44. OptionalMaterials See Appendix B of the Clean Air program manual for additional patient handouts and practice tools Clean Air Website:www.cleanairforhealthychildren.org

  45. A rrange: forFollow-Up • Pre-Contemplation or Contemplation stage requires continual support and encouragement • Preparation stage: • Follow-up within 1 week of Quit Date • Ask at next visit about progress • Action or Maintenance stage: • Praise success at quitting • Problem solve challenges to maintaining abstinence

  46. Documentation Forms

  47. Case Study #1 Sylvia • 19-year old • Smokes 16 cigarettes a day for past 3 years • Fights frequently with husband • Pregnant with first baby • One prior quit attempt for a few days • Interested in effects on baby & children 1. Ask about smoking status using a health history or survey. 2. How will you Advisewith a clear, strong, personalized message to quit smoking? 3. Assess the patient’s stage of readiness to quit. 4. To Assist* her in making a quit plan what might you include? 5. What barriers or concerns about quitting would you address and would you do this? 6. Arrange for follow-up via appointment, telephone, or referral.** 7. Document the intervention in the patient chart. *Remember to discuss pharmacotherapy if appropriate **Refer to the Quitline (1-800-QUITNOW) and/or community resources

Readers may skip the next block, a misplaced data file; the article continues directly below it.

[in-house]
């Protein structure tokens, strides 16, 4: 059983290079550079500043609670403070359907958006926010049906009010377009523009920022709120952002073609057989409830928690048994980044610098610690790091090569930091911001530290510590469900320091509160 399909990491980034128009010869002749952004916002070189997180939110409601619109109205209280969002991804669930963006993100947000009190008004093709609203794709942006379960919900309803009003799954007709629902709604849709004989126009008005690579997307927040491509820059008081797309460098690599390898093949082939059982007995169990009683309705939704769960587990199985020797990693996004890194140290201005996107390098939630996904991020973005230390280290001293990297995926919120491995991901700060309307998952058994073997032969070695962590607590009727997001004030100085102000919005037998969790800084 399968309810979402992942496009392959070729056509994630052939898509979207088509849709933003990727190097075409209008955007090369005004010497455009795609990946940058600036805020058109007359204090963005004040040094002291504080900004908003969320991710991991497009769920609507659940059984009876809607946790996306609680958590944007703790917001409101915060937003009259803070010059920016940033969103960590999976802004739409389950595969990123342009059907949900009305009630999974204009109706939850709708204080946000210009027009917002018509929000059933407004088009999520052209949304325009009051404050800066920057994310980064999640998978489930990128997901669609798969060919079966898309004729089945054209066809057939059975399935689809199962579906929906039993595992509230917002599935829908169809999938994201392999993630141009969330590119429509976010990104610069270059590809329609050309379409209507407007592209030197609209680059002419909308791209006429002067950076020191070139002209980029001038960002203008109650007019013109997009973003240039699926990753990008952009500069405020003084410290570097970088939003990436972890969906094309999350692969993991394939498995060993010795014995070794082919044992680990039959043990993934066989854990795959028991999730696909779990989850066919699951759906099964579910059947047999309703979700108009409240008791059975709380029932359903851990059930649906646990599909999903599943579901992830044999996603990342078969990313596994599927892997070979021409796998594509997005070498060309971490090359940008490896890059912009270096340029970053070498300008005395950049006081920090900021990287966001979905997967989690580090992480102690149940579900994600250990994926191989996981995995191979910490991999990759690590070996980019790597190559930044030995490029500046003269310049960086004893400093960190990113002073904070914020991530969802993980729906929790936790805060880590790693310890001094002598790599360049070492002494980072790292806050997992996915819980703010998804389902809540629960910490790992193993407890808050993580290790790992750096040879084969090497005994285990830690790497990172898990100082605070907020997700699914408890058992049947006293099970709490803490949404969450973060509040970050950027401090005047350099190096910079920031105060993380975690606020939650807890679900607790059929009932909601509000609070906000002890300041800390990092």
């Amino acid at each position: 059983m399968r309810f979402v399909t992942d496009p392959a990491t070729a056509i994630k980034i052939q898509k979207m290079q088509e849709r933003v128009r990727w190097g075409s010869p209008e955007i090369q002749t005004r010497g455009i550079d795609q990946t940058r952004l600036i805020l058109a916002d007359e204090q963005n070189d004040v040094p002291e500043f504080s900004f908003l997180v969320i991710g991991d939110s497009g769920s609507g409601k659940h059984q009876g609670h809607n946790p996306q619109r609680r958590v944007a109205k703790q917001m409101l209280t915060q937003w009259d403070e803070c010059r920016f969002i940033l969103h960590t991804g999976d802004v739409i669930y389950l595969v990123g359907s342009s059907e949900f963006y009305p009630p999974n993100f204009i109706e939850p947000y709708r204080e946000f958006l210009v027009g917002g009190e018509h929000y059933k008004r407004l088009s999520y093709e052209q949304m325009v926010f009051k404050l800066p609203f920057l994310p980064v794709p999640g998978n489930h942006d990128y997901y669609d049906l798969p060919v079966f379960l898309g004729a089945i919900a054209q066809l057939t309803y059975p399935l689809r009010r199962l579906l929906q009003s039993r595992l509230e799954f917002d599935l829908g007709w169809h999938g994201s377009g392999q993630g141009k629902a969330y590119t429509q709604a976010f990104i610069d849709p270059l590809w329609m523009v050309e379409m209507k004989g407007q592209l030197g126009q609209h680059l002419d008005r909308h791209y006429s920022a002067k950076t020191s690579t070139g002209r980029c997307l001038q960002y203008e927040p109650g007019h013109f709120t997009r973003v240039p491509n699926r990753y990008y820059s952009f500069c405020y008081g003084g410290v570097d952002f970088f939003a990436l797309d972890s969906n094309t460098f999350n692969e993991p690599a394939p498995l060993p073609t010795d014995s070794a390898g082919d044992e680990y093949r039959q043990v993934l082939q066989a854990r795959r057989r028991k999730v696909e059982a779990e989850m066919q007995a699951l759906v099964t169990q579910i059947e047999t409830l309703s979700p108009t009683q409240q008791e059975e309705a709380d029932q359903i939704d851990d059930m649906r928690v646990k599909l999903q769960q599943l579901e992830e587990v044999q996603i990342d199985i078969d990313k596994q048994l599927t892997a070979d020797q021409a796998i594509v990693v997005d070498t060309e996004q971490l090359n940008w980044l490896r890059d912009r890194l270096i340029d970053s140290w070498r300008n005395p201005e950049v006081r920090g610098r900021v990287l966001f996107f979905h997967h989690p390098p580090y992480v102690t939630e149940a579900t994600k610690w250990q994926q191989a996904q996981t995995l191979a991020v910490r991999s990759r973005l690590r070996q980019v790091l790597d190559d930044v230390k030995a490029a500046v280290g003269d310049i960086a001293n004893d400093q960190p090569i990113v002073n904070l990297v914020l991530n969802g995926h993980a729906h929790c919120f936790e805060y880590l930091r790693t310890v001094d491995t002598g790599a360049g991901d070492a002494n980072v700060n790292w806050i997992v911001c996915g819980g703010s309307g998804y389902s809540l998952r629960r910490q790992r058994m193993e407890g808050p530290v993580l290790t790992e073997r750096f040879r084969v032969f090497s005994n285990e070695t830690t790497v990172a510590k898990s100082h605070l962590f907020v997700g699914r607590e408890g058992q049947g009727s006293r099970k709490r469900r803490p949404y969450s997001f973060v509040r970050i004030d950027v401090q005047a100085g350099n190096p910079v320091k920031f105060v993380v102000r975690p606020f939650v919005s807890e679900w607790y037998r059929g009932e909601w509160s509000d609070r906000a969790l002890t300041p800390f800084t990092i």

48. Case Study#2 Linda • 27-year old • Lives with her boyfriend who smokes • Smokes a pack a day for past 13 years • Has little interest in quitting • 3 Children; 6, 4, and 2 • Several prior quit attempts; one in last pregnancy for 1 month • Reluctant to set a quit date 1. Ask about smoking status using a health history or survey. 2. How will you Advisewith a clear, strong, personalized message to quit smoking? 3. Assess the patient’s stage of readiness to quit. 4. To Assist* her in making a quit plan what might you include? 5. What barriers or concerns about quitting would you address and would you do this? 6. Arrange for follow-up via appointment, telephone, or referral.** 7. Document the intervention in the patient chart. *Remember to discuss pharmacotherapy if appropriate **Refer to the Quitline (1-800-QUITNOW) and/or community resources